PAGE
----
“The prevailing trend in modern physics is thus much against any sort of view giving primacy to formative activity in undivided wholeness of flowing movement. Indeed, those aspects of relativity theory and quantum theory which do suggest the need for such a view tend to be de-emphasized and in fact hardly noticed by most physicists, because they are regarded largely as features of the mathematical calculus and not as indications of the real nature of things. When it comes to the informal language and mode of thought in physics, which infuses the imagination and provokes the sense of what is real and substantial, most physicists still speak and think, with an utter conviction of truth, in terms of the traditional atomistic notion that the universe is constituted of elementary particles which are ‘basic building blocks’ out of which everything is made. In other sciences, such as biology, the strength of this conviction is even greater, because among workers in these fields there is little awareness of the revolutionary character of development in modern physics. For example, modern molecular biologists generally believe that the whole of life and mind can ultimately be understood in more or less mechanical terms, through some kind of extension of the work that has been done on the structure and function of DNA molecules. A similar trend has already begun to dominate in psychology. Thus we arrive at the very odd result that in the study of life and mind, which are just the fields in which formative cause acting in undivided and unbroken flowing movement is most evident to experience and observation, there is now the strongest belief in the fragmentary atomistic approach to reality.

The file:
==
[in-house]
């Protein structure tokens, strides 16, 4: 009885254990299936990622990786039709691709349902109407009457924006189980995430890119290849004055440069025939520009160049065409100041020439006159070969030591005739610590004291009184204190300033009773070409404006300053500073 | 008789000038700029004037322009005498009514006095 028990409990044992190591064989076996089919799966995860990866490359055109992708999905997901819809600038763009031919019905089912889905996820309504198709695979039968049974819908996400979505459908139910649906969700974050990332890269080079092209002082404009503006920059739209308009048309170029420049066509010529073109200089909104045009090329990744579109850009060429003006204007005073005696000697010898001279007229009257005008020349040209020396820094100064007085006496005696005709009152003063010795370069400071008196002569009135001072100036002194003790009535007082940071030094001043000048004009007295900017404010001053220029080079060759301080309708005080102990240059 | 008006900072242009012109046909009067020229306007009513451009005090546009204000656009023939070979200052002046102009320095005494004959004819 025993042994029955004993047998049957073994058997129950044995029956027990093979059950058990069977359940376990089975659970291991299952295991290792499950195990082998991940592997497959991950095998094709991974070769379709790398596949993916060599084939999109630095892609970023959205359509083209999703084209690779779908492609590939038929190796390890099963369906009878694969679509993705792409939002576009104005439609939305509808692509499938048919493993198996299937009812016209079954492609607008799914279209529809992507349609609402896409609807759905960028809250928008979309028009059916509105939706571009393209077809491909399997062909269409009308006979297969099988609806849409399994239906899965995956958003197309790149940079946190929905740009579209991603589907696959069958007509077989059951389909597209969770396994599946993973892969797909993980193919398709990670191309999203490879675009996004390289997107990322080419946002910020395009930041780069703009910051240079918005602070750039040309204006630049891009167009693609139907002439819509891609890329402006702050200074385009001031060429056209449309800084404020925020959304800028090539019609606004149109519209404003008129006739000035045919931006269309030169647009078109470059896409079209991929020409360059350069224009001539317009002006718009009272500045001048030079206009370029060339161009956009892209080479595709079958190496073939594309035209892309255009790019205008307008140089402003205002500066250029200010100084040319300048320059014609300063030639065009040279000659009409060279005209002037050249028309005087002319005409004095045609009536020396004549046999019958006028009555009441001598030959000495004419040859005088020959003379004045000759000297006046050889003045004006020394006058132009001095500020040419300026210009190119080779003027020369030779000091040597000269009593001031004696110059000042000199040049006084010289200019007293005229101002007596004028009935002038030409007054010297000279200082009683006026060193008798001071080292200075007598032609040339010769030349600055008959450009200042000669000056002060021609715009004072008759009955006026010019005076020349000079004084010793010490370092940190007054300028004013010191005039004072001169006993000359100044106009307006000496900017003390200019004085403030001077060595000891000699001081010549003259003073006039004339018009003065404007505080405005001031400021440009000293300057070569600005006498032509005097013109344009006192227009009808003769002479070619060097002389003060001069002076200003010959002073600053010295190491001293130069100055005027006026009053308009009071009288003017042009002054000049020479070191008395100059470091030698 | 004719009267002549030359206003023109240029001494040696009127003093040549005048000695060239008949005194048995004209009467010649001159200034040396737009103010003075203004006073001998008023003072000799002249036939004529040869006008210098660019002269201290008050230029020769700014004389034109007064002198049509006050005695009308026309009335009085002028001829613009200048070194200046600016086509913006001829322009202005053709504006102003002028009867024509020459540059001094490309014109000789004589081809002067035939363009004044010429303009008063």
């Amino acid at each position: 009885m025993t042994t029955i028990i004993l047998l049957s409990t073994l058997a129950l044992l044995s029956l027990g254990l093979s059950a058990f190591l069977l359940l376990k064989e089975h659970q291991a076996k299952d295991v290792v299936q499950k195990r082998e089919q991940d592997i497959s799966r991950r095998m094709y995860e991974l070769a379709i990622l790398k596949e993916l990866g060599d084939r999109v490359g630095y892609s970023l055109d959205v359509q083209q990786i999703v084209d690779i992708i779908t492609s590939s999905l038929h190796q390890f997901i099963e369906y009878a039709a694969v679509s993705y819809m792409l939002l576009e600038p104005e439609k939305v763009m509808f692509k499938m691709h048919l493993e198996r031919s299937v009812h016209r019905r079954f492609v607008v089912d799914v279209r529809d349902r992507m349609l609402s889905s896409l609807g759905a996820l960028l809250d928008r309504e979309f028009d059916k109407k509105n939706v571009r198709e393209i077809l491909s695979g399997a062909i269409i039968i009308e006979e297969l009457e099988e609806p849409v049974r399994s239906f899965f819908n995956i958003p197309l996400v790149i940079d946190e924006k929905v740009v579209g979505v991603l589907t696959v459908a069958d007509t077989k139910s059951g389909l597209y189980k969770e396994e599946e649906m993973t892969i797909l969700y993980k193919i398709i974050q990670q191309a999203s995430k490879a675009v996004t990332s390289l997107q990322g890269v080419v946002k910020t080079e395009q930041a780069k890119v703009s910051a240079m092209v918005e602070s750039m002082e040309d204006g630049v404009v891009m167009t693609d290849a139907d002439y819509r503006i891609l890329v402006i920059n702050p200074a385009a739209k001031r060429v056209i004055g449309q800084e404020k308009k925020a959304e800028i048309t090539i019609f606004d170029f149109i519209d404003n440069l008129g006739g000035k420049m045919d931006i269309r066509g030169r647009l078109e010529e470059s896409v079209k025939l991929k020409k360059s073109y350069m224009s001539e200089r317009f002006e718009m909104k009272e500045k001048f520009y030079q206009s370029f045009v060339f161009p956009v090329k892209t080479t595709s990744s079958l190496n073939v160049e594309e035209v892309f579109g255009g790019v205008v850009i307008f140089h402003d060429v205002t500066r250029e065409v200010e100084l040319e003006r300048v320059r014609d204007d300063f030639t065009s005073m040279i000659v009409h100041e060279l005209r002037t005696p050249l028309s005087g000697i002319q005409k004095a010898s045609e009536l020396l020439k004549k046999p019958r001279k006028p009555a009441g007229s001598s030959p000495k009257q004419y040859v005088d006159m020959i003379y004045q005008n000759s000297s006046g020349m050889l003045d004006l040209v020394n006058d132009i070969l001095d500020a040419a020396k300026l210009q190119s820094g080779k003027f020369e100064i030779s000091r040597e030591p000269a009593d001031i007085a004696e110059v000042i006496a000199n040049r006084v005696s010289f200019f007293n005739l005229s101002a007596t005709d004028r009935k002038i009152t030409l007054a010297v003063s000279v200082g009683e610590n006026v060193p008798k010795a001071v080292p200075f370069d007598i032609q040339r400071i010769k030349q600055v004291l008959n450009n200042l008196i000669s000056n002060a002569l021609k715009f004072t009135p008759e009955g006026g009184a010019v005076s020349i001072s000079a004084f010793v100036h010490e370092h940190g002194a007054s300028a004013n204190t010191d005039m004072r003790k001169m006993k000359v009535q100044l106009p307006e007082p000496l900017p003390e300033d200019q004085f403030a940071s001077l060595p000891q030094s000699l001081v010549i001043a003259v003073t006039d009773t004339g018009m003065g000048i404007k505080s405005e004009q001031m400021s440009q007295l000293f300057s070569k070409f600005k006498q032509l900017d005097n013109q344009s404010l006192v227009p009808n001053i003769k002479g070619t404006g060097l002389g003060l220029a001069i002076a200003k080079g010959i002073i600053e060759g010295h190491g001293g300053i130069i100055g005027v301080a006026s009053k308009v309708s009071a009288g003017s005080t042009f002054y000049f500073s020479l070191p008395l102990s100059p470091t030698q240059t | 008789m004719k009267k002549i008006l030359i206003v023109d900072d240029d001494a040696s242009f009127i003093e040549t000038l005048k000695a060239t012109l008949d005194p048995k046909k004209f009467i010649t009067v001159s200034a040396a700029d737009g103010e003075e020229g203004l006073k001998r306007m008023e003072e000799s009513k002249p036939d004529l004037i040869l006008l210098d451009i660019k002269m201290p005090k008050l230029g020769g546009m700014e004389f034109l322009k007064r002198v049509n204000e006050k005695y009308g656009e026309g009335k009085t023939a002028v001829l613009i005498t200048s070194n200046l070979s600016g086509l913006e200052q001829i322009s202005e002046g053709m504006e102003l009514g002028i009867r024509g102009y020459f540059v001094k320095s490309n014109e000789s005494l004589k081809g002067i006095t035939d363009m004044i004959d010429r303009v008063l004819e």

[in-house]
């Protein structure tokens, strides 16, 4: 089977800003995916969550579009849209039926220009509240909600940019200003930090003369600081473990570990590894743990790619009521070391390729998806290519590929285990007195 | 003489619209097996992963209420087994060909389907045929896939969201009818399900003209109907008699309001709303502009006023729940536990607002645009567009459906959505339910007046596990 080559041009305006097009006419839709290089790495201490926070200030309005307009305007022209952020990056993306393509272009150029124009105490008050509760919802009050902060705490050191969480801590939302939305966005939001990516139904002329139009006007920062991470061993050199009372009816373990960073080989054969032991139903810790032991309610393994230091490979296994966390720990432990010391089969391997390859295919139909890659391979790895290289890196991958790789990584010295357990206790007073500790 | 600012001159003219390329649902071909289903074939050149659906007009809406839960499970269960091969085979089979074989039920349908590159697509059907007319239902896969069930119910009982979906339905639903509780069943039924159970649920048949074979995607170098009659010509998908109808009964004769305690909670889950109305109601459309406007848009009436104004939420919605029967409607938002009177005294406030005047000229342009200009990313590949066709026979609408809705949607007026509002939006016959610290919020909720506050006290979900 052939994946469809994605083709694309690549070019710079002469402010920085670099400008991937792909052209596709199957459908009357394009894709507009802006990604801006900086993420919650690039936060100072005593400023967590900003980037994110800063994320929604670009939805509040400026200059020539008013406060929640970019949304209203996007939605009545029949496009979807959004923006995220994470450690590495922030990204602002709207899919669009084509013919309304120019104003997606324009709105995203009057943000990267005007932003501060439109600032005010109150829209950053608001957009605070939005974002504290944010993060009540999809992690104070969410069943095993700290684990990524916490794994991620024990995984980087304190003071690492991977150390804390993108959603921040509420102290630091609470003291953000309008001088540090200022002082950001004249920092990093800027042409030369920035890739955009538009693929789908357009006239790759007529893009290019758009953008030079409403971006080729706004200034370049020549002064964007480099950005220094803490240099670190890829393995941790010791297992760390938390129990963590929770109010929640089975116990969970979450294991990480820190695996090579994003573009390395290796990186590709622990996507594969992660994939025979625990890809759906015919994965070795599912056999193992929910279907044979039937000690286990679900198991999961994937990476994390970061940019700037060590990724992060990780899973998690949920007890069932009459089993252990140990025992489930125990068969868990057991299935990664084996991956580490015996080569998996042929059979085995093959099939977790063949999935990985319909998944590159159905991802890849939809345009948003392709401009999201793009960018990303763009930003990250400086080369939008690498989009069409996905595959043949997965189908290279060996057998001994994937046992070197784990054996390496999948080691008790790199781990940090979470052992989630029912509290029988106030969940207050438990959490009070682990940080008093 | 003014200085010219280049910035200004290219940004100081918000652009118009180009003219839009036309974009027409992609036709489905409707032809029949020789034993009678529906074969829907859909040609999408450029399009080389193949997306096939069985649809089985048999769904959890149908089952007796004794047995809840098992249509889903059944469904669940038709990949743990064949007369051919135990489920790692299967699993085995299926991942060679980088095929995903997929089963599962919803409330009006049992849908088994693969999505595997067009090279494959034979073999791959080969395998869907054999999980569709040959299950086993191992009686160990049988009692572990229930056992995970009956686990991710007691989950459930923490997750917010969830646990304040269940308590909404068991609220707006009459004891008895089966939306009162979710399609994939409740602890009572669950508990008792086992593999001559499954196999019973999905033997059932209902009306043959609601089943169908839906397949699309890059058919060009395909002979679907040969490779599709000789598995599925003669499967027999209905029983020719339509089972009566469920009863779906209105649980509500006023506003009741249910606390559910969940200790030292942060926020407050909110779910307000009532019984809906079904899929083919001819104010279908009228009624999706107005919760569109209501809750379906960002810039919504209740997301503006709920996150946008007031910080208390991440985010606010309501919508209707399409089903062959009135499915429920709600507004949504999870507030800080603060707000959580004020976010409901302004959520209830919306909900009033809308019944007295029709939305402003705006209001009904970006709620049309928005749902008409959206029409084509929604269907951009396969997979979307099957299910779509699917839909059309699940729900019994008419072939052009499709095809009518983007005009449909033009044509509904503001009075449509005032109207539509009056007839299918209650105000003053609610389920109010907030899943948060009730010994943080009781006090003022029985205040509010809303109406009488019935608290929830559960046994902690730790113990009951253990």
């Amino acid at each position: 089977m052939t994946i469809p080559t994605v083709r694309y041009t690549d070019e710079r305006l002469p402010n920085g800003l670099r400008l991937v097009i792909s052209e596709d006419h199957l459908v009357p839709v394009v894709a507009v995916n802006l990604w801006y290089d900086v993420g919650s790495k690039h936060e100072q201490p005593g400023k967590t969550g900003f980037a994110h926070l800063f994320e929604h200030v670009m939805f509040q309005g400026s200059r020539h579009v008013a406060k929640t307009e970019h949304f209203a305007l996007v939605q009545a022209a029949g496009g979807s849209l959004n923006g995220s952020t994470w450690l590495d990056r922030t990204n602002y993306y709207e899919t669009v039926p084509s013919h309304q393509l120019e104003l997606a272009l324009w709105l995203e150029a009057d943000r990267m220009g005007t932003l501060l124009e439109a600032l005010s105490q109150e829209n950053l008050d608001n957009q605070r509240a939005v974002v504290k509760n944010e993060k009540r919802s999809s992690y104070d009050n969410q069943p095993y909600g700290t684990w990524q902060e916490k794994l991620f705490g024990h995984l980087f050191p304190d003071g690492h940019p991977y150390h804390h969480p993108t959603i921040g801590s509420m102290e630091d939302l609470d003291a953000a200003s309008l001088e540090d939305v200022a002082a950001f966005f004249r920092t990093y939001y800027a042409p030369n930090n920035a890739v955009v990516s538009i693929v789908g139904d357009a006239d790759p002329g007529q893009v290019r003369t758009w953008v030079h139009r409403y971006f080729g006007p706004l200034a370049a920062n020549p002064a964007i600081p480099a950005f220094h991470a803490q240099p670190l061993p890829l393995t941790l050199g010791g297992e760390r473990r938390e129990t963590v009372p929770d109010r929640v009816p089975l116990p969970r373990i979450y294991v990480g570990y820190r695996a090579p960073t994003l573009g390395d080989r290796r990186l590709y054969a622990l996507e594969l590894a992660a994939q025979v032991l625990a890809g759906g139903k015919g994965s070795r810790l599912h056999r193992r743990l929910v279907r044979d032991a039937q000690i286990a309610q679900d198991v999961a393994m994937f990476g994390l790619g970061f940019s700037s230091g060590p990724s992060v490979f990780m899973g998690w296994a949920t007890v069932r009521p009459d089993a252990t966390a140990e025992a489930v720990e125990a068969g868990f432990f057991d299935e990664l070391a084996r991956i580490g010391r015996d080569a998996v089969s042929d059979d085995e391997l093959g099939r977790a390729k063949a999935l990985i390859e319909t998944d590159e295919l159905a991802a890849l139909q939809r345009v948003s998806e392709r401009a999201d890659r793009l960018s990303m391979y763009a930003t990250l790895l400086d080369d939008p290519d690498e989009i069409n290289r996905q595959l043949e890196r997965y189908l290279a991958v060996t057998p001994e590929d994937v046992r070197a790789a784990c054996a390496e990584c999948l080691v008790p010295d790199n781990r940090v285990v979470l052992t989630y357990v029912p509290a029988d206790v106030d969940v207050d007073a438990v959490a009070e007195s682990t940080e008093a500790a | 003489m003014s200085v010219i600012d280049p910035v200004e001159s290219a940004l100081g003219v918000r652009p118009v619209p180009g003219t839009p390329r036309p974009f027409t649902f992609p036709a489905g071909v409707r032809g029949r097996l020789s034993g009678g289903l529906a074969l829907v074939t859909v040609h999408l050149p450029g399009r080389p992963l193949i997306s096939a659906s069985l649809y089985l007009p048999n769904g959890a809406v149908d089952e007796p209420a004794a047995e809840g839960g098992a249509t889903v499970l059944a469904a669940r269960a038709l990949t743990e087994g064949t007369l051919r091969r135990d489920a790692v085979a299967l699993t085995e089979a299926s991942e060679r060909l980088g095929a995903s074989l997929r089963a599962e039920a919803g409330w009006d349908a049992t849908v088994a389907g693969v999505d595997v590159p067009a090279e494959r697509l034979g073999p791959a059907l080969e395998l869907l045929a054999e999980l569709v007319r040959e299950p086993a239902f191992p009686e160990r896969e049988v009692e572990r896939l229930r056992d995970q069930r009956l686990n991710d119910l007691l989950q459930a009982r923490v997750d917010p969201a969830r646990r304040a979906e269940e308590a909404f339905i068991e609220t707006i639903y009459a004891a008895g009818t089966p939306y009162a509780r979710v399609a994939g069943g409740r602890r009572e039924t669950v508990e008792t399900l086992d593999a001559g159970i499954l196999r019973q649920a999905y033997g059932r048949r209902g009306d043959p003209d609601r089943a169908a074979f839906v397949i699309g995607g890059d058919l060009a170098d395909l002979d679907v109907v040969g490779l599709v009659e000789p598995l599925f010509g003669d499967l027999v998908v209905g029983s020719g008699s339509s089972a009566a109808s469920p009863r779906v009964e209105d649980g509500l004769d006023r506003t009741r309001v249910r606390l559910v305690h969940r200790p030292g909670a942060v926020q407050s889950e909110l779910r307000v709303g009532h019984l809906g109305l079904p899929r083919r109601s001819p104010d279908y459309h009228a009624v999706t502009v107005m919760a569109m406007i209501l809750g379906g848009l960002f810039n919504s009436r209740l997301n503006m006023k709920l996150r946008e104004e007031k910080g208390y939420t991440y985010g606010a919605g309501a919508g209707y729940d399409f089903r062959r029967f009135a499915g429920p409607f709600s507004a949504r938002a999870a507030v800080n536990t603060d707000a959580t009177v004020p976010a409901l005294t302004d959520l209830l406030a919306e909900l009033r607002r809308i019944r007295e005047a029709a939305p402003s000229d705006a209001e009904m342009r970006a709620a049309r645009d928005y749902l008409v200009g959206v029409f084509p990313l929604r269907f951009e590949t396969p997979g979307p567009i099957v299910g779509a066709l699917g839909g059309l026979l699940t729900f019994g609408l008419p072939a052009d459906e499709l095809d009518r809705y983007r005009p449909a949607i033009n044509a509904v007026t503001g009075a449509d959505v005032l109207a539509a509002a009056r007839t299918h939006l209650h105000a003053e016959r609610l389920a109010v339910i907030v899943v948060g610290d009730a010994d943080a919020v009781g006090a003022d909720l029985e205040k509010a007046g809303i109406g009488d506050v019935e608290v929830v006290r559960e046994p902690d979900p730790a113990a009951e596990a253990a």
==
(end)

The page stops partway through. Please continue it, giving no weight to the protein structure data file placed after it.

Since, in the first instance, fragmentation is an attempt to extend the analysis of the world into separate parts beyond the domain in which to do this is appropriate, it is in effect an attempt to divide what is really indivisible. In the next step such an attempt will lead us also to try to unite what is not really unitable. (…)
True unity in the individual and between man and nature, as well as between man and man, can arise only in a form of action that does not attempt to fragment the whole of reality. (…)
As pointed out, we try to divide what is one and indivisible, and this implies that in the next step we will try to identify what is different. So fragmentation is in essence a confusion around the question of difference and sameness (or one-ness), but the clear perception of these categories is necessary in every phase of life. To be confused about what is different and what is not, is to be confused about everything.”